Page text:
Have you ever wondered how on earth the City of Eau Claire is going to repair the High Bridge? I mean, will people be swimming around with hammers, or what? How do you even fix a bridge, let alone a bridge that's over a century old?
Thanks to local photographer Tina Ecker, you can see photos of the bridge's historic repairs throughout the entire process, through her new Facebook page called "Keeping the History Alive," dedicated to keeping everybody updated on progress of the repairs through photo documentation.
Ecker began posting photos to the new page on July 15, showing construction crew dumping rocks into the Chippewa River in order to create a path to the bridge's soaring piers, which in late June were determined to be in need of "urgent" repairs.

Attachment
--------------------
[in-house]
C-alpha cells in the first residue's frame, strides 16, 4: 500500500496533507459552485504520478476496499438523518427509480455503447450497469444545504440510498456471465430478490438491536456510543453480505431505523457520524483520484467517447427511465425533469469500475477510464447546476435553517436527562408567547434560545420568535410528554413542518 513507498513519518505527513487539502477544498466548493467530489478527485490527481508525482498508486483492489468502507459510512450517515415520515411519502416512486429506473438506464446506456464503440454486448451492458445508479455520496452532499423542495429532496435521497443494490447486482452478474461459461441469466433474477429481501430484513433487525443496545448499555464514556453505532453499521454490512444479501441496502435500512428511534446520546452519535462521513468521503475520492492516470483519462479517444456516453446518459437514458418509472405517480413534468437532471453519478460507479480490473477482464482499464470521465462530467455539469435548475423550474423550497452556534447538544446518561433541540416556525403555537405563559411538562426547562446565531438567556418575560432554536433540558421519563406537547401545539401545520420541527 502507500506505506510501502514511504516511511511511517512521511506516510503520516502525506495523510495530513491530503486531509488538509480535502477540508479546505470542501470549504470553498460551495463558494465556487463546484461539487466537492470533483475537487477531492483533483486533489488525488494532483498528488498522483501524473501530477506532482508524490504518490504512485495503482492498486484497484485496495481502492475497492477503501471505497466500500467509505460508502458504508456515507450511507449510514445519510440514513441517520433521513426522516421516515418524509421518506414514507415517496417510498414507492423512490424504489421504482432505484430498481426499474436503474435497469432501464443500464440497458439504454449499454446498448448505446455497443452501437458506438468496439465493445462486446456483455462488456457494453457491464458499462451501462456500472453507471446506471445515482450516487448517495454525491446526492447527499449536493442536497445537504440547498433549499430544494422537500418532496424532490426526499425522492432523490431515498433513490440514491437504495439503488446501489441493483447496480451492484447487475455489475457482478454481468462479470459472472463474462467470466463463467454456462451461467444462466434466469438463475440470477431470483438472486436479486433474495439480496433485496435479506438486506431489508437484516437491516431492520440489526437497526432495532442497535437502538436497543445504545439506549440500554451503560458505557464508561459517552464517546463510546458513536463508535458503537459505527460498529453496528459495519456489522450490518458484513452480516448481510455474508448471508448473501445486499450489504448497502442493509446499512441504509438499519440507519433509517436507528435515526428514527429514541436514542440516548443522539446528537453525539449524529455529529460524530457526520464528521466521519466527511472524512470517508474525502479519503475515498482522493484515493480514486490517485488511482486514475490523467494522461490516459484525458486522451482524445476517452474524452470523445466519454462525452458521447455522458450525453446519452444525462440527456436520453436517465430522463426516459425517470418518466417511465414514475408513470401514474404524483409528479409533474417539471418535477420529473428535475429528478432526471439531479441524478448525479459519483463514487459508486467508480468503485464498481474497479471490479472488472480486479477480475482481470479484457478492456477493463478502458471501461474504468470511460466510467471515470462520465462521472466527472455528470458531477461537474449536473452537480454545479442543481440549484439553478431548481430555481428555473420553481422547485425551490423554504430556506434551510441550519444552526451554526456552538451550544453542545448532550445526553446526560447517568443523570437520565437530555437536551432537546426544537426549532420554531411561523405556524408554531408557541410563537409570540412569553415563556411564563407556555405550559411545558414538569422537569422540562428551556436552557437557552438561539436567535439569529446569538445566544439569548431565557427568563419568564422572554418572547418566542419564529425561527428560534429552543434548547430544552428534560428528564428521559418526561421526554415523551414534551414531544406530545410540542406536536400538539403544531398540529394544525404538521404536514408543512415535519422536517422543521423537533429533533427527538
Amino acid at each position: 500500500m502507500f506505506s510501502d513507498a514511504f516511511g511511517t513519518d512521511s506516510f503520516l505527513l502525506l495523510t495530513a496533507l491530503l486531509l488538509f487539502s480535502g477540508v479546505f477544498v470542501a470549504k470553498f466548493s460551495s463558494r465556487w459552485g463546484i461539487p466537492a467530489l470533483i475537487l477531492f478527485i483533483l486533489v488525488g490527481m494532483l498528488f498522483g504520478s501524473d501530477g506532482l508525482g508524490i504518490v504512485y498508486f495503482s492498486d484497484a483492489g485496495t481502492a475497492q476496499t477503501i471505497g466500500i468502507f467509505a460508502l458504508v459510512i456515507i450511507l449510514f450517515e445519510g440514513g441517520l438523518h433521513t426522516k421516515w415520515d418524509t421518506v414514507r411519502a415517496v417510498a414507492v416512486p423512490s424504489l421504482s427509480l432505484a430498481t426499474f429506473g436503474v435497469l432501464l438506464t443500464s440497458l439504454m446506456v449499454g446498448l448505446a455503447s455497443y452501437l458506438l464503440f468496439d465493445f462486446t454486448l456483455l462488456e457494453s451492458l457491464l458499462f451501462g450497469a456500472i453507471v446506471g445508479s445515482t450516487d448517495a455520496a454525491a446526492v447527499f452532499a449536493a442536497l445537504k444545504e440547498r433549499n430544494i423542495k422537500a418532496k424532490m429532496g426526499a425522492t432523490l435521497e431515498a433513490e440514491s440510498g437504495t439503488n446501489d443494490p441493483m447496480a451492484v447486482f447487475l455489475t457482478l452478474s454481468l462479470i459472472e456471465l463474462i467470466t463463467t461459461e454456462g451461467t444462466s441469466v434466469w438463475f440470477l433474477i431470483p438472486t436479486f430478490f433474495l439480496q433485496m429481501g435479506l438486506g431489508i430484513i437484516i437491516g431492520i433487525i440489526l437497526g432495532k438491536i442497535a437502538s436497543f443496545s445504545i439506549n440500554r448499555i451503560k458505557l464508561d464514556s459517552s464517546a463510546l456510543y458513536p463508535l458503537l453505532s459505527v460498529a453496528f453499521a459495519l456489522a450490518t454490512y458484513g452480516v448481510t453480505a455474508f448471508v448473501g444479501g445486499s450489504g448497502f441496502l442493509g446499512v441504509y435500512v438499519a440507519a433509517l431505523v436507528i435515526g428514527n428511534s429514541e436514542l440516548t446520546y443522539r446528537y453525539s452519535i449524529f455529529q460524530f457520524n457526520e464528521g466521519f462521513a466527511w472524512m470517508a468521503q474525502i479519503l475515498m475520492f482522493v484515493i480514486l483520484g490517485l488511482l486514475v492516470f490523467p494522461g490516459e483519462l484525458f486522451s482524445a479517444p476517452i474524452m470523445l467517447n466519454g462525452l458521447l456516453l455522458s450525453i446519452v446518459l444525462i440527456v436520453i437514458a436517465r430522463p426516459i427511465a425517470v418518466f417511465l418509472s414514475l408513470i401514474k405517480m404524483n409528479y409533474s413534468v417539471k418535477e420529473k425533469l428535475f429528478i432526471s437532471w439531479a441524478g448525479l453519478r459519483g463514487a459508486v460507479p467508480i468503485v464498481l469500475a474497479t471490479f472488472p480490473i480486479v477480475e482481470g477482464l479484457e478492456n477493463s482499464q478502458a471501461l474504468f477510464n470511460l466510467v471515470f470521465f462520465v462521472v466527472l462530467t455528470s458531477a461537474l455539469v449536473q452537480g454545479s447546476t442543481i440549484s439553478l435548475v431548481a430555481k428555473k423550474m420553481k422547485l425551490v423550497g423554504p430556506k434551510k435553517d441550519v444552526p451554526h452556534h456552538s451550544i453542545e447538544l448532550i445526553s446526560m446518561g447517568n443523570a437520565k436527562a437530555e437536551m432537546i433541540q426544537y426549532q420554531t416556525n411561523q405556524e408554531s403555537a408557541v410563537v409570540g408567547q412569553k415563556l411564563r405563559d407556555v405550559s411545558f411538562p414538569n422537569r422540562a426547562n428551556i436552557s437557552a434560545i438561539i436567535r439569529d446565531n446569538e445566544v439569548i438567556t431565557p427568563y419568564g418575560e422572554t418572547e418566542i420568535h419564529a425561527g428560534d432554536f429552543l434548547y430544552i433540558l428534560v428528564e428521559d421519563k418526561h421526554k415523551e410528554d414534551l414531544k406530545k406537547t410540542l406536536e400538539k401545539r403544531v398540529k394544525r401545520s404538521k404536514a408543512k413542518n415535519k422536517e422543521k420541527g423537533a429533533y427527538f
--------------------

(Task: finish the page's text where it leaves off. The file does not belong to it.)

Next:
The 900-foot-long iron lattice truss bridge stands 80 feet above the normal river level. Trains once whizzed through the bridge until 1992, when it was abandoned. In 2015, it reopened as a pedestrian bridge as part of the city's extensive trail system.
The repairs to the bridge aim to stabilize and repair cracks in its limestone piers, which have caused the bridge's deck to heave.
Check out more about the bridge's historic repairs at the Facebook page "Keeping the History Alive." And check out even more of Ecker's gorgeous photography – including scenic photos of the historic bridge – at her Facebook page.